We are the recipients of this love and forgiveness and today’s readings beg the question of us: how do we respond to this love and forgiveness which is so lavishly poured out upon us?
The old woman, a widow, who throws two, almost worthless, copper coins into the temple coffers, under the doubtless sneers of the temple guards and temple priests, causes Jesus to proclaim her actions as heroic because she gave not from her excess but from her “want”. She gave all she had to live on, to God. She surely gave from her love for God, all that she had to give. It was a great sacrifice that she was making out of her love for God.
The Temple in Jerusalem was the special place for all Jews of Jesus’ time to go and make ritual sacrifices to make amends for their transgressions of the laws and commandments, they also went there to offer sacrifice in thanks giving for prayers answered, and as a sign of their love and devotion of God. These sacrifices were important in their relationship with God.
When I was growing up and something was not going my way or I was having to do something I really did not want to do, I was often told by my parents and by the nuns at school to “offer it up”, in other words to make of it a sacrifice to
God. This concept of offering up a suffering or difficult experience for a loved one or for God seems not to be as
acceptable of a practice today as it once was. Certainly not as it was in the time of Jesus. For sacrifice was one of the main ways of showing your sorrow, your commitment and or your love to God.
And yet last weekend’s Gospel openly and clearly went against this tradition and proclaimed that to love God “with all your heart, with all your understanding, with all your strength and to love your neighbor as your self is worth more than all burnt offerings and sacrifices.” “And when Jesus saw that (the scribe) answered with understanding, he said to him, you are not far from the Kingdom of God.”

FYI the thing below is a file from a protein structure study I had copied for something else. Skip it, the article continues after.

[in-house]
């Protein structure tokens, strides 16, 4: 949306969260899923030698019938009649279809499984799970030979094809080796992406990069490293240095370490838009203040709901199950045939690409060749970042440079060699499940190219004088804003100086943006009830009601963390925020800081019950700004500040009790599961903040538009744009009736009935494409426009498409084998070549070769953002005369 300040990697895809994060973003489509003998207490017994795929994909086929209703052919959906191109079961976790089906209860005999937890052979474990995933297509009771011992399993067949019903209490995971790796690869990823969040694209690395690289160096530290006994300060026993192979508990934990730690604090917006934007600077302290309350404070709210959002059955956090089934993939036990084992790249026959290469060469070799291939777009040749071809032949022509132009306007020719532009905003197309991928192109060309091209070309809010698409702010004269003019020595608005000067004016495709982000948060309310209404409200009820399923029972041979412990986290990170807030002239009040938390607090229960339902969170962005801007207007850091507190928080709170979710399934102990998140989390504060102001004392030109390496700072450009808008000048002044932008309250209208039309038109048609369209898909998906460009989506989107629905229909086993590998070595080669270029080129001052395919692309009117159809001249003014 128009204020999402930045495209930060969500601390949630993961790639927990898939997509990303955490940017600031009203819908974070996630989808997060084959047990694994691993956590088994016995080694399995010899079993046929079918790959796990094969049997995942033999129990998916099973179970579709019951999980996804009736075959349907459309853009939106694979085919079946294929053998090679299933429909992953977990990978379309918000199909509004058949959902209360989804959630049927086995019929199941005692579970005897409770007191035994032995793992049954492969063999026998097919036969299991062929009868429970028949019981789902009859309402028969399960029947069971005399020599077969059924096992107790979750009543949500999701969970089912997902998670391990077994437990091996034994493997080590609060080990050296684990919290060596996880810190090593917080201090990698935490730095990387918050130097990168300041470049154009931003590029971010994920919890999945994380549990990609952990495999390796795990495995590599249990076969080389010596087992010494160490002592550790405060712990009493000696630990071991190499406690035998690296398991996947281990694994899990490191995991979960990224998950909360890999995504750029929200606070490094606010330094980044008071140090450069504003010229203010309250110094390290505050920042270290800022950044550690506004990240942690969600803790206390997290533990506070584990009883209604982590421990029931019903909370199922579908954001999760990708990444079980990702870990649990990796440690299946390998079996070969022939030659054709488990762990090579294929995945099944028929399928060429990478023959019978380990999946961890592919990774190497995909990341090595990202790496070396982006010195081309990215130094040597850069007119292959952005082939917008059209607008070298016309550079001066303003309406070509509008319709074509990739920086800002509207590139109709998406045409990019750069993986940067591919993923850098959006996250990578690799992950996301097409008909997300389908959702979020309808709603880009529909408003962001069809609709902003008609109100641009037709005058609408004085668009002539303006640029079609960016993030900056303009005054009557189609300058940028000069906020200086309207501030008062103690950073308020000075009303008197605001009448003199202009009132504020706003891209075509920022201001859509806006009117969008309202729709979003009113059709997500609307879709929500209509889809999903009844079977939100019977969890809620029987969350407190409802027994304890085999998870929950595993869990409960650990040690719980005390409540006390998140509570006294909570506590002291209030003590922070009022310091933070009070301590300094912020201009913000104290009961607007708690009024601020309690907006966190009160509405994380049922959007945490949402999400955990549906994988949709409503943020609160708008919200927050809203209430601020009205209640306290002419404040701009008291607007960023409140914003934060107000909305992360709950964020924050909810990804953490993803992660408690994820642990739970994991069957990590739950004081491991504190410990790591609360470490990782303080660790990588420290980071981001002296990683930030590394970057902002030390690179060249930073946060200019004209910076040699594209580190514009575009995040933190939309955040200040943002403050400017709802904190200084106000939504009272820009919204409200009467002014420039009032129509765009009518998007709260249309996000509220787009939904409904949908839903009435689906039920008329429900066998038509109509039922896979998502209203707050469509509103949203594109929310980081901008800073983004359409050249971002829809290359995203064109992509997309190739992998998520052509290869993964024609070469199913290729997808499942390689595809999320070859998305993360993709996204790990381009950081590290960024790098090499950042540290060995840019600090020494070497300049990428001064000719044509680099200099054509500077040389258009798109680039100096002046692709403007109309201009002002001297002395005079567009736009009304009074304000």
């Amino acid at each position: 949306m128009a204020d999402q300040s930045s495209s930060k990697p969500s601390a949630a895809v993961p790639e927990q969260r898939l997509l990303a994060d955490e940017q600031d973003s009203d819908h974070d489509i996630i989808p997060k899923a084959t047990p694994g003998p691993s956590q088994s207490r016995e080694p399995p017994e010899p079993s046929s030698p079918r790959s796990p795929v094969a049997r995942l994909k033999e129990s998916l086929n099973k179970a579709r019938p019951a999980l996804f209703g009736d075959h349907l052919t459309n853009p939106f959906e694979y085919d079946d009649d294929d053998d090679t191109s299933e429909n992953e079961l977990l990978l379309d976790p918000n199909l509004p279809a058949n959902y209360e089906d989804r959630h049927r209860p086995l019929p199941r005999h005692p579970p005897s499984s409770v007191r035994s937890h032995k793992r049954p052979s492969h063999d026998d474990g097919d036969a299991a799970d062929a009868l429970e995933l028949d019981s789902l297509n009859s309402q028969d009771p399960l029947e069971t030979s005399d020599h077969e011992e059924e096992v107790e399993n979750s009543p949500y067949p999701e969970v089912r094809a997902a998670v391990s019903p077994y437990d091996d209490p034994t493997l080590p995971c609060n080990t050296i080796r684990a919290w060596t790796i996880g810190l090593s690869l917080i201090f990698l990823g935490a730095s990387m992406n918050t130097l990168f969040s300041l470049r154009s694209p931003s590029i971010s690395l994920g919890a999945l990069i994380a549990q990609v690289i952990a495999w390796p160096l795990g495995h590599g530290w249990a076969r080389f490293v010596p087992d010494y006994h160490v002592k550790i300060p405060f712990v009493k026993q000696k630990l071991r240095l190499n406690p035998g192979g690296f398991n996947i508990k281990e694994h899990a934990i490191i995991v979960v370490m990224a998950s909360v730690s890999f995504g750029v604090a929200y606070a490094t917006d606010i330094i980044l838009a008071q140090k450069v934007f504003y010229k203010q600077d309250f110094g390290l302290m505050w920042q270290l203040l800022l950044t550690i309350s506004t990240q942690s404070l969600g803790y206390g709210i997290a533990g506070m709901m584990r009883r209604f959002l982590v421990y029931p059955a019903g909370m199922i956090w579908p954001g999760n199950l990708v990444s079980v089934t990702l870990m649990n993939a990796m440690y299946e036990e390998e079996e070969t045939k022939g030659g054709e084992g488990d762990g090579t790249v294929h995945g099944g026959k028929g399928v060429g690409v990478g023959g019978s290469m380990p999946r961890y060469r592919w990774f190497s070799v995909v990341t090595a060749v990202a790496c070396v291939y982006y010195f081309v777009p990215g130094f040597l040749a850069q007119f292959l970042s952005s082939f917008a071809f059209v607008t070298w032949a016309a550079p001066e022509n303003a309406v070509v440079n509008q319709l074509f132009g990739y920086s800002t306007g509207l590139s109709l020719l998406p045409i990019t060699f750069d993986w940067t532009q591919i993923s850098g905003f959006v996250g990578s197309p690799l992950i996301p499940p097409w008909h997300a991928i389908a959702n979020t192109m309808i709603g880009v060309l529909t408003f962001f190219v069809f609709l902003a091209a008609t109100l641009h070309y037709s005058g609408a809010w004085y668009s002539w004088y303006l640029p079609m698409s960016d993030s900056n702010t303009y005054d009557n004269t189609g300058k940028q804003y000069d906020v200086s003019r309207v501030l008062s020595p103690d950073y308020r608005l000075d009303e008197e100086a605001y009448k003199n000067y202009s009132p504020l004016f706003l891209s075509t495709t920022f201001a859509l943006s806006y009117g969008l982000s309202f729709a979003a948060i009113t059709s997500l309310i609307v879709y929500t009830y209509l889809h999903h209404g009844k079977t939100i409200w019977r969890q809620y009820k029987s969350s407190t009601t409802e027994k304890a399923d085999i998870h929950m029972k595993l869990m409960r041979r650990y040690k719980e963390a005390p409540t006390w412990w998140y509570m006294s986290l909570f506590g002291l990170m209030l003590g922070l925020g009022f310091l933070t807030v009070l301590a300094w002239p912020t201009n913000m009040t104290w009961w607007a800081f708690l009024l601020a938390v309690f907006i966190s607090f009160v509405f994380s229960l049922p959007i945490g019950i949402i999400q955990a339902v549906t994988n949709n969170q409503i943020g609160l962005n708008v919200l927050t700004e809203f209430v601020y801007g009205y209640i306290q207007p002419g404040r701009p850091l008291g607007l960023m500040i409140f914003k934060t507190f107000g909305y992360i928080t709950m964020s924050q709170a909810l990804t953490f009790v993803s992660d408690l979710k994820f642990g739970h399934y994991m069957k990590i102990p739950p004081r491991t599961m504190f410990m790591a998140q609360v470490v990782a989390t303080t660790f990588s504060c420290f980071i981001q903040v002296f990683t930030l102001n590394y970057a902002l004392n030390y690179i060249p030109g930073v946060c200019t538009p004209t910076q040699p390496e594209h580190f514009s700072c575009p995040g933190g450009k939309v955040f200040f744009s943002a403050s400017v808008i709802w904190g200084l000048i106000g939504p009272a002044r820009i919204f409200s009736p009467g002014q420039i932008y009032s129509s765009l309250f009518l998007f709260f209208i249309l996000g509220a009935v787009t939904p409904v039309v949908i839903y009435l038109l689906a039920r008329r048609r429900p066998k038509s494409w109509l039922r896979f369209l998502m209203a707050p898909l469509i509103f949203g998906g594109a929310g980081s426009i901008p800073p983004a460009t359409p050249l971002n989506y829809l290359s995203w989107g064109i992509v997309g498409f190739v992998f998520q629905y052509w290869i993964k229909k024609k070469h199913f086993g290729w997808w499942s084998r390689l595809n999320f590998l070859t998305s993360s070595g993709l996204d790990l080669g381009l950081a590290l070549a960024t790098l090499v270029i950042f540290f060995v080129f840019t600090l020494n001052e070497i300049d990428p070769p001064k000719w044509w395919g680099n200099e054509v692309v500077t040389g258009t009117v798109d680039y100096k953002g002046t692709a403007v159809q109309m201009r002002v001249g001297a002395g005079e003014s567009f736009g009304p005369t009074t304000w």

What is so critically important for us to come to believe and accept deep within our hearts is that we are deeply and passionately loved by God, just as we are. I believe that if we can come to embrace this ancient truth, deep in our hearts then we can truly love our neighbors as ourselves, regardless of where they come from, where they live, what they may have done to us, what color their skin is, who they love or what their politics are...through accepting God’s deep and passionate love of us, just as we are, we will be nothing less than completely transformed as to who we and how we live in this world we inhabit...it will even change how we care for the earth that God so deeply loves.
So loving God with my whole being and my neighbor as myself is in fact the key to the Kingdom of God!
How might I respond to this lavish love and forgiveness which is so freely poured out upon me?